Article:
Posted June 19, 2019
Advanced persistent threats (APT) are known as one of the most stealthy and sophisticated cyberattack methods. Carried out by nation-states, hacktivist groups, or independent parties, this threat manifests by gaining unauthorized access to a network and remaining undetected for an extended period of time – all while wreaking havoc by stealing intellectual property and sensitive information, sabotaging infrastructure, or taking over digital assets to push an agenda.
APTs have mostly targeted enterprises in all industries, but the last few years have seen a rise in attacks against government entities, including critical infrastructure. We are all aware of election inference in the United States during the 2016 presidential election. It is known that APT28 played a large role in cyberattacks surrounding the campaign. In the 2016 Democratic National Convention email attack, a member of APT28, also known as Fancy Bear, revealed a series of emails from DNC staffers regarding a bias towards a Clinton nomination. In a second wave of leaked emails, APT28 revealed donor payment information, including credit card and social security numbers, possibly enabling identity theft and election influence.
When an organization as large and as important to the American Electorate as the Democratic National Convention is implicated in attacks by APTs, it leaves everyone reeling. What else might they be doing to organizations across other verticals?
What makes an “advanced threat actor” has more to do with the sum of its actions, operations, and tools than any one element or method of attack. Advanced actors are resourceful, resilient, and nimble as they work at compromising their target. The way to get ahead of APTs? You guessed it. Threat modeling. In the rest of the blog, we will explore how threat modeling can defend against specific threats.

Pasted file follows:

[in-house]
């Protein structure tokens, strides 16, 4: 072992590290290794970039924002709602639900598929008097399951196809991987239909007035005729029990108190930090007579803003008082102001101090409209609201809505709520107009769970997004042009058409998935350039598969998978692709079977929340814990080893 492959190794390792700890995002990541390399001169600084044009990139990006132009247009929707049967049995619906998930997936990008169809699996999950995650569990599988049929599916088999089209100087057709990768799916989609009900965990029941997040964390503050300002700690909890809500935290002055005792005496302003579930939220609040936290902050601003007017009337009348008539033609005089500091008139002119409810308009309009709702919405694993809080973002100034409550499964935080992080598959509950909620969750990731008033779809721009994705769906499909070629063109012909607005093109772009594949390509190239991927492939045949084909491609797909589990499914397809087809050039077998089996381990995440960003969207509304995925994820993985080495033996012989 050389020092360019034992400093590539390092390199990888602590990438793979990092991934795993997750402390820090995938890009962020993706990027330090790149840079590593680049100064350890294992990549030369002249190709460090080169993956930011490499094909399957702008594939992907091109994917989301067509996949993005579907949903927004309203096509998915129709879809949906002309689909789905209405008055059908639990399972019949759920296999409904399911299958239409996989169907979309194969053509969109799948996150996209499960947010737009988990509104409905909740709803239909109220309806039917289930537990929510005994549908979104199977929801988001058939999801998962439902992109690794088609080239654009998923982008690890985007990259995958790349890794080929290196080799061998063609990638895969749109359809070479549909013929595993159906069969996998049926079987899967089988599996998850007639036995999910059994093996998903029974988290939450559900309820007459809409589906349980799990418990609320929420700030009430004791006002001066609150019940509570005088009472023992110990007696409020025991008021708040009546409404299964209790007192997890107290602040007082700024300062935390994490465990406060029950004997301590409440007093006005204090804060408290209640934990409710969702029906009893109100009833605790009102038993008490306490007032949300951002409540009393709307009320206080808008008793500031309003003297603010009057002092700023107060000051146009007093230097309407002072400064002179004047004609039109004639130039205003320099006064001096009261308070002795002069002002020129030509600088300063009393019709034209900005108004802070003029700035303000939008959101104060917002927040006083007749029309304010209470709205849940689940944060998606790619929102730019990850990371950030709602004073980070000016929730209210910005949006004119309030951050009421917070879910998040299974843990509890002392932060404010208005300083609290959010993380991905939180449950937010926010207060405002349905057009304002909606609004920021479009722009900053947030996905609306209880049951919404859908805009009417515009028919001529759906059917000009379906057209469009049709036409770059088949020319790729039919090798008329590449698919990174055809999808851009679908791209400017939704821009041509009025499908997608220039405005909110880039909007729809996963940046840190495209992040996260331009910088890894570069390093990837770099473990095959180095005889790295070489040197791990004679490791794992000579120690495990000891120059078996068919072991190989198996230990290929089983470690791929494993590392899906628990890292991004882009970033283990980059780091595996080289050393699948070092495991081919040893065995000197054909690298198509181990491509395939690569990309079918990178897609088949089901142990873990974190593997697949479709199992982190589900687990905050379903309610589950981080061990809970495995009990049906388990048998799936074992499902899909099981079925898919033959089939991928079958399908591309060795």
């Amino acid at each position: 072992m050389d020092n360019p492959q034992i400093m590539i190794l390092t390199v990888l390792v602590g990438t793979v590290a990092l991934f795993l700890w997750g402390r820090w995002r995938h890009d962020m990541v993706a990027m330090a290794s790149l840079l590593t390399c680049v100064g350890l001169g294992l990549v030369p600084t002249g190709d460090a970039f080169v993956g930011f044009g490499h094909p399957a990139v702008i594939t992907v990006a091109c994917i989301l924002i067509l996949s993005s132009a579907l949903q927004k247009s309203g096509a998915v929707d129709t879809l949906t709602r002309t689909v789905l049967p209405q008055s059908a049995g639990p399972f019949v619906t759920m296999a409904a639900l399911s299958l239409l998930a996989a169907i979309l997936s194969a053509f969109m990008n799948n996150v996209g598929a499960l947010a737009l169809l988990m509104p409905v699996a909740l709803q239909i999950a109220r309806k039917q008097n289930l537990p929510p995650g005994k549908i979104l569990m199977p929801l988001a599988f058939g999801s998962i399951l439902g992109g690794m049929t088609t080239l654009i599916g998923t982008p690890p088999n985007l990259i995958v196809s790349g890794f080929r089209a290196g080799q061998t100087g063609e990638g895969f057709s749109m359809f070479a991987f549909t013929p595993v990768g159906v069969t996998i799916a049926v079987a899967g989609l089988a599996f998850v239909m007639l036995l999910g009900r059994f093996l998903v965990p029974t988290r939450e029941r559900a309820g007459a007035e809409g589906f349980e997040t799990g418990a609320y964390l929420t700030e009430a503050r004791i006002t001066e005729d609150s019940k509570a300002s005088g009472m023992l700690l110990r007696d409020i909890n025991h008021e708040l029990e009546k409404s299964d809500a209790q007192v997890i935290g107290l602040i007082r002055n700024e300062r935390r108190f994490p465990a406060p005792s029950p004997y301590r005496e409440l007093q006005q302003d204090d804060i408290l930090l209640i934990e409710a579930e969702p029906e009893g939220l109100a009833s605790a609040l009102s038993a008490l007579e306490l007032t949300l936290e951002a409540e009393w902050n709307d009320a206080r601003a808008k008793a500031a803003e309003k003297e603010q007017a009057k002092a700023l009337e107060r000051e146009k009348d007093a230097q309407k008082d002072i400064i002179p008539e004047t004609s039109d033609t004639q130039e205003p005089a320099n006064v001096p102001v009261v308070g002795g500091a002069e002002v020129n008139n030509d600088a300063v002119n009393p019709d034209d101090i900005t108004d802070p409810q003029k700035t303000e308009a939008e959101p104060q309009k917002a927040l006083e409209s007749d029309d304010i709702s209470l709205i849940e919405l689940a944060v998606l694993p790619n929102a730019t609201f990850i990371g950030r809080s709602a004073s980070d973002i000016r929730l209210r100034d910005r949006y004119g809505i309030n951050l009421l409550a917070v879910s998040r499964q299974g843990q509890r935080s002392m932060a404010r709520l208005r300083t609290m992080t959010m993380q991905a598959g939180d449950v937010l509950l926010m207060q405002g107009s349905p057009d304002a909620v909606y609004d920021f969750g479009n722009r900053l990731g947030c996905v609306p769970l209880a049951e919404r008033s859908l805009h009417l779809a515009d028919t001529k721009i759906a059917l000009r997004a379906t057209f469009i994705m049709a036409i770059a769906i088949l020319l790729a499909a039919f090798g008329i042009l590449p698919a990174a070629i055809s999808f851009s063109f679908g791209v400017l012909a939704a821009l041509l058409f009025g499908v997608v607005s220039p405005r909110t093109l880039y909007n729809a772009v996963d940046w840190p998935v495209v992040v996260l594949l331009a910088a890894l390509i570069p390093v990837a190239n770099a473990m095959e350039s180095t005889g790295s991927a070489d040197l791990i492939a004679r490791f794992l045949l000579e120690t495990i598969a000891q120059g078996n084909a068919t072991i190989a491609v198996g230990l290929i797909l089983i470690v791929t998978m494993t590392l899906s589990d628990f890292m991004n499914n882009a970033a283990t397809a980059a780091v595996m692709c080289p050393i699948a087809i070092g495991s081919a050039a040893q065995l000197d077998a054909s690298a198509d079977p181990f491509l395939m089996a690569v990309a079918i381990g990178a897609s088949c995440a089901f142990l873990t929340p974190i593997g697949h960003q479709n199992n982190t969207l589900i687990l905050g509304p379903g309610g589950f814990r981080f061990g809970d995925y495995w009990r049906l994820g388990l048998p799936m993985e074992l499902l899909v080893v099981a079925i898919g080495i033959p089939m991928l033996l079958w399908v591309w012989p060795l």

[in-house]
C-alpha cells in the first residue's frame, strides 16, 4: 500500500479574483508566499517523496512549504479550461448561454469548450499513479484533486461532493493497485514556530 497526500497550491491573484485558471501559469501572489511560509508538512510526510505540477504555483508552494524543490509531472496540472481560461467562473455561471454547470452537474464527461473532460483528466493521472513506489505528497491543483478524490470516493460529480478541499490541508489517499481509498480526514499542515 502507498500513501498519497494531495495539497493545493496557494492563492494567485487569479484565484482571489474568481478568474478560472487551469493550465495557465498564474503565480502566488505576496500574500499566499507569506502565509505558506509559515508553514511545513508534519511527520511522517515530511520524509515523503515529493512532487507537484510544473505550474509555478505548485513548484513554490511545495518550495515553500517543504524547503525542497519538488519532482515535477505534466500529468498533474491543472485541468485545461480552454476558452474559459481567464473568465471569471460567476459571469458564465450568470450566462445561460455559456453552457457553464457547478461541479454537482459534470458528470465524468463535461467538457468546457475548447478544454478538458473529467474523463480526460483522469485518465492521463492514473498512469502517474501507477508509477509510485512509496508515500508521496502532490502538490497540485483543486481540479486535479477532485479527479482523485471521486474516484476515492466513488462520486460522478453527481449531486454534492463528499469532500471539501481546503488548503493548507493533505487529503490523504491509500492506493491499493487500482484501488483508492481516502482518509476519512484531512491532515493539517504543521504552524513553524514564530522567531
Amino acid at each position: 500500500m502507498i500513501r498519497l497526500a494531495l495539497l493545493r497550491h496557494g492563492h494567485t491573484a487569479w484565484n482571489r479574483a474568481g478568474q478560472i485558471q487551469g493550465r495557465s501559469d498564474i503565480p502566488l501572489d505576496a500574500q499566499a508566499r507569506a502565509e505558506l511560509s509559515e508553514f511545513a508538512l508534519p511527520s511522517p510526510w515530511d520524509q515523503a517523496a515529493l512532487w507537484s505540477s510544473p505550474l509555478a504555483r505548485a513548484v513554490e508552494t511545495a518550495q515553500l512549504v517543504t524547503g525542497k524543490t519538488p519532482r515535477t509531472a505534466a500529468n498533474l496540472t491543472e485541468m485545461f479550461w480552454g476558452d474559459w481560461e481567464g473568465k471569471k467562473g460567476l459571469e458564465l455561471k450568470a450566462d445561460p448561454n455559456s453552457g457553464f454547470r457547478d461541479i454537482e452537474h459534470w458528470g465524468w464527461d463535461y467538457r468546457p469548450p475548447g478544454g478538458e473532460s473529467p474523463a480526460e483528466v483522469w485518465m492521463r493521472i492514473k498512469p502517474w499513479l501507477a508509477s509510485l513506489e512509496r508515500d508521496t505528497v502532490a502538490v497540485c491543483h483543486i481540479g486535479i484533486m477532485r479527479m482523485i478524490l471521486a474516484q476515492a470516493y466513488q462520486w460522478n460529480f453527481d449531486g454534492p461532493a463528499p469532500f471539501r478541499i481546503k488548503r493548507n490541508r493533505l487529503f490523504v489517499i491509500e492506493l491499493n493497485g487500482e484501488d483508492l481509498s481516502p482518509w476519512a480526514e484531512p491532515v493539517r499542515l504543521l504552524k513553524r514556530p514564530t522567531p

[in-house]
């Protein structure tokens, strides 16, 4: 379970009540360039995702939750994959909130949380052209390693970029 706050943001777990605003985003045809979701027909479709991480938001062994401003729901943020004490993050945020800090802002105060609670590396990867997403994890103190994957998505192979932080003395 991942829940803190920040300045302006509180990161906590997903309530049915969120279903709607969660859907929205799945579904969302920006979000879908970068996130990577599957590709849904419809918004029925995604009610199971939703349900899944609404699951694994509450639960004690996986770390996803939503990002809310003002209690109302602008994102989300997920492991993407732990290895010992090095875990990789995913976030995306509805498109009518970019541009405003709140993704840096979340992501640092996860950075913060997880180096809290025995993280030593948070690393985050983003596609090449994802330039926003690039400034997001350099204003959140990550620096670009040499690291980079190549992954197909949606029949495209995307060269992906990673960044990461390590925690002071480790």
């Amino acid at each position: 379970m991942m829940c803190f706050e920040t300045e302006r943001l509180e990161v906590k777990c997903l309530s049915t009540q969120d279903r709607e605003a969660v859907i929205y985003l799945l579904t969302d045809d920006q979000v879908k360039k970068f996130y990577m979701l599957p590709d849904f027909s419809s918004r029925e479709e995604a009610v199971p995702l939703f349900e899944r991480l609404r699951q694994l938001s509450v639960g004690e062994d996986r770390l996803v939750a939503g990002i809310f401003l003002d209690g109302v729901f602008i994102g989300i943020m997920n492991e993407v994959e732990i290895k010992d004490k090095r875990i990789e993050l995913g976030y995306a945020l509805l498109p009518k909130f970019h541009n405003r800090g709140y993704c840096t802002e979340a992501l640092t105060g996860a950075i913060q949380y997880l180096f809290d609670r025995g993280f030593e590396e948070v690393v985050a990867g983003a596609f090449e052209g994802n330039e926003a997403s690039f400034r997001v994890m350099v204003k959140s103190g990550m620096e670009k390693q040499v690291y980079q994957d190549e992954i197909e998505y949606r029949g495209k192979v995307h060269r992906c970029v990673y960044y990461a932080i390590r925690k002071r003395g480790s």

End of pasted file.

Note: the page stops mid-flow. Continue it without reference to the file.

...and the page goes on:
APT10 was first observed in 2009, and was found to be associated with the Chinese Ministry of State Security. Like many powerful APT groups, APT10 is linked to a state, providing seemingly infinite resources to the threat actor. APT10 has been linked to numerous infiltrations of western governments in the past. First targeting individuals in pursuit of their intellectual property, the group changed tactics in 2014 to target larger Managed Service Providers (MSPs). By targeting MSPs, APT10 can gain access to all of the enterprise’s clients, effectively providing a path into hundreds of organizations.
Though the power and expertise behind groups like APT10 are advanced, the tactics it has used to gain initial access are the same as those used by any run-of-the-mill cyber criminal: spear phishing, social engineering, and malware. After gaining access, though, the group stays as quiet as possible to avoid detection for as long as possible, so that they may steal the maximum amount of information. Understanding APT10’s Tactics, Techniques, and Procedures (TTPs) and other groups like them can help your organization to defend against them.
How Can Threat Modeling Help?
Learning about APTs like APT10, though important, is not the last step in defending against them. Organizations must contextualize this information with their own circumstances before determining if APT10 is a threat to them.
- Aggregate Threat Intel: Step two in the process is collecting Tactics, Techniques, and Procedures specific to APT10.
- Apply Threat Intelligence to Framework: Apply the aggregated threat intelligence to your attack framework to see where threat intelligence fits into overarching attack or reconnaissance made by threat actors
- Build Tailored Threat Models: Use the aggregated intelligence and context from attack framework to build a model specific to your needs.
- Score the Risk: Rank the specific threats to your organization
- Perform Gap Analysis: Identifying which security controls are effective or ineffective in mitigating your highest scored risks
- Manage Risks & Introduce Controls: Mitigate the identified risks by using controls in place or changes to current controls where gaps were identified.
Because APT groups can hide undetected on your network for extended periods of time, the most important thing is to proactively defend against them instead of acting on the defensive or remediating the effects of an APT attack. Developing tailored threat models that account for your organization’s IT infrastructure, data assets, employees, and facilities is paramount to keeping these APTs and other actors from gaining access to your network. Every organization has different assets to protect, different vendors, and different cybersecurity analysis. So why should organizations employ a one size fits all cyber strategy? The short answer is… they shouldn’t. Threat models are powerful tools, and when tailored, provide a proactive defense against APT groups.